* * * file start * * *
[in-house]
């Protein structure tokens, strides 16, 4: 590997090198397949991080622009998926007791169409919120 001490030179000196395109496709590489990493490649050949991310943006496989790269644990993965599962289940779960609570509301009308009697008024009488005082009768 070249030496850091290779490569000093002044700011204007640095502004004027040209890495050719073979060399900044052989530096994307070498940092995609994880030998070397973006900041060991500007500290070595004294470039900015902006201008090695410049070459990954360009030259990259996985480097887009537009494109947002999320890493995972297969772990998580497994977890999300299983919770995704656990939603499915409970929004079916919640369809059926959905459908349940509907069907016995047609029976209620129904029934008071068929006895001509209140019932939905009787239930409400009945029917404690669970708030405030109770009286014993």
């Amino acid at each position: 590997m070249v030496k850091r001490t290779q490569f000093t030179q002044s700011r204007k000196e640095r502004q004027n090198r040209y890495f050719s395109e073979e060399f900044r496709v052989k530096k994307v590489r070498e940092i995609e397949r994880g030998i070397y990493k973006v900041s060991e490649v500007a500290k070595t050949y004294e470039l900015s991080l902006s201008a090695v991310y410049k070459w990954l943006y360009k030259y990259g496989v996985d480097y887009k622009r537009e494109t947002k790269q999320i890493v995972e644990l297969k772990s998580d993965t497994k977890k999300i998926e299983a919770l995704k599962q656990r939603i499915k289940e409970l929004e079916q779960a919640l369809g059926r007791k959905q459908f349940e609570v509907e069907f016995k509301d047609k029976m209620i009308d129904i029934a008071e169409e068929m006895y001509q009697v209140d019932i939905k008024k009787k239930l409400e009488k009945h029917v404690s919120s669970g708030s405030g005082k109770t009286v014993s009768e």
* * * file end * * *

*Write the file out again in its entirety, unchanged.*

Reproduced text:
[in-house]
């Protein structure tokens, strides 16, 4: 590997090198397949991080622009998926007791169409919120 001490030179000196395109496709590489990493490649050949991310943006496989790269644990993965599962289940779960609570509301009308009697008024009488005082009768 070249030496850091290779490569000093002044700011204007640095502004004027040209890495050719073979060399900044052989530096994307070498940092995609994880030998070397973006900041060991500007500290070595004294470039900015902006201008090695410049070459990954360009030259990259996985480097887009537009494109947002999320890493995972297969772990998580497994977890999300299983919770995704656990939603499915409970929004079916919640369809059926959905459908349940509907069907016995047609029976209620129904029934008071068929006895001509209140019932939905009787239930409400009945029917404690669970708030405030109770009286014993």
């Amino acid at each position: 590997m070249v030496k850091r001490t290779q490569f000093t030179q002044s700011r204007k000196e640095r502004q004027n090198r040209y890495f050719s395109e073979e060399f900044r496709v052989k530096k994307v590489r070498e940092i995609e397949r994880g030998i070397y990493k973006v900041s060991e490649v500007a500290k070595t050949y004294e470039l900015s991080l902006s201008a090695v991310y410049k070459w990954l943006y360009k030259y990259g496989v996985d480097y887009k622009r537009e494109t947002k790269q999320i890493v995972e644990l297969k772990s998580d993965t497994k977890k999300i998926e299983a919770l995704k599962q656990r939603i499915k289940e409970l929004e079916q779960a919640l369809g059926r007791k959905q459908f349940e609570v509907e069907f016995k509301d047609k029976m209620i009308d129904i029934a008071e169409e068929m006895y001509q009697v209140d019932i939905k008024k009787k239930l409400e009488k009945h029917v404690s919120s669970g708030s405030g005082k109770t009286v014993s009768e």